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The prevention of drug abuse aims to change personal, social or environmental factors in order to assist delaying or avoiding the onset of drug use and its progression to harmful or problematic abuse. It is undertaking an action that makes drug abuse less likely in helping to promote health and well-being.

Because of the diverse nature and severity of problems that arise from substance use, prevention activity takes many forms, from brief interpersonal contact to broad national policies. Clearly, it is better to address problems before they occur than after they have developed, but substance abuse is persistent and prevention can be difficult to achieve.



Did you know that more than 6 million people ages 12 or older have abused a prescription drug and one in 10 youth ages 12 through 17, or 2,400,000 children, reports having intentionally abused cough medicine to get high?  Help raise awareness about the dangers of prescription (Rx) drug abuse and over-the-counter (OTC) cough medicine abuse by taking part in National Medicine Abuse Awareness Month, observed annually in October.

National Medicine Abuse Awareness Month urges communities to educate parents and youth of the potential dangers associated with prescription and OTC medicine abuse and to hold educational events throughout the month of October to spur discussions in the community.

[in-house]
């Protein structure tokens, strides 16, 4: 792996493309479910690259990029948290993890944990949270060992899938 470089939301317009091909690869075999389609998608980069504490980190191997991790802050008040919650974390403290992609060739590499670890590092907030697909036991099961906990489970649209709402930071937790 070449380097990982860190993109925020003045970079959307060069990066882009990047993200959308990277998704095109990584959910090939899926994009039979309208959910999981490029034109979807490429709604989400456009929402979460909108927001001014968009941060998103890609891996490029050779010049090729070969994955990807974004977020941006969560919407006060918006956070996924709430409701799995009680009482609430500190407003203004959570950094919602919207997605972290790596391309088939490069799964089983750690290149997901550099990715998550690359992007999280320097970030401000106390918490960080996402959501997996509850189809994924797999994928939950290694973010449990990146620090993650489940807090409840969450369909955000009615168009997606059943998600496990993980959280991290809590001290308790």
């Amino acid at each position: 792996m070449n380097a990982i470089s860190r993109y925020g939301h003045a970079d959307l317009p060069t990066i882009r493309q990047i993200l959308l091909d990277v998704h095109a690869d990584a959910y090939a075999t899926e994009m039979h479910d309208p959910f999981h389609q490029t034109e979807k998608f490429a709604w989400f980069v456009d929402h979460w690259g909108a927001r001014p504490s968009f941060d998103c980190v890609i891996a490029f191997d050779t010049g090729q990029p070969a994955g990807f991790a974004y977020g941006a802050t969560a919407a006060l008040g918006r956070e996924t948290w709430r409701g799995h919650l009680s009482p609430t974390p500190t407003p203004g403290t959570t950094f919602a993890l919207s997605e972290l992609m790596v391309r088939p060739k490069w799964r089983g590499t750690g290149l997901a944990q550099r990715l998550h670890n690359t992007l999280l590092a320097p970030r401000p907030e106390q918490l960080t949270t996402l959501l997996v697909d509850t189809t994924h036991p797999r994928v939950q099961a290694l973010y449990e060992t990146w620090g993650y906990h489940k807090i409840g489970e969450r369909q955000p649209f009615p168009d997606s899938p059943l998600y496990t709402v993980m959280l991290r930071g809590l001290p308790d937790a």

According to the 2009 National Survey on Drug Use and Health, considered the preeminent national study on teen substance abuse, since 2002 prescription drug abuse has jumped 20 percent among those ages 12 and older. Among those ages 12-17, prescription drug abuse increased 17 percent, jumping from 2.3 percent of youth in 2008 to 2.7 percent in 2009. In addition, the 2009 Monitoring the Future Survey showed that 5 percent of teens have abused an over-the-counter cough medicine to get high over the past year.

National Medicine Abuse Awareness Month is an ideal launching pad for any medicine abuse prevention efforts. Several prevention and intervention activities and materials are available to help community coalitions address Rx and OTC drug abuse.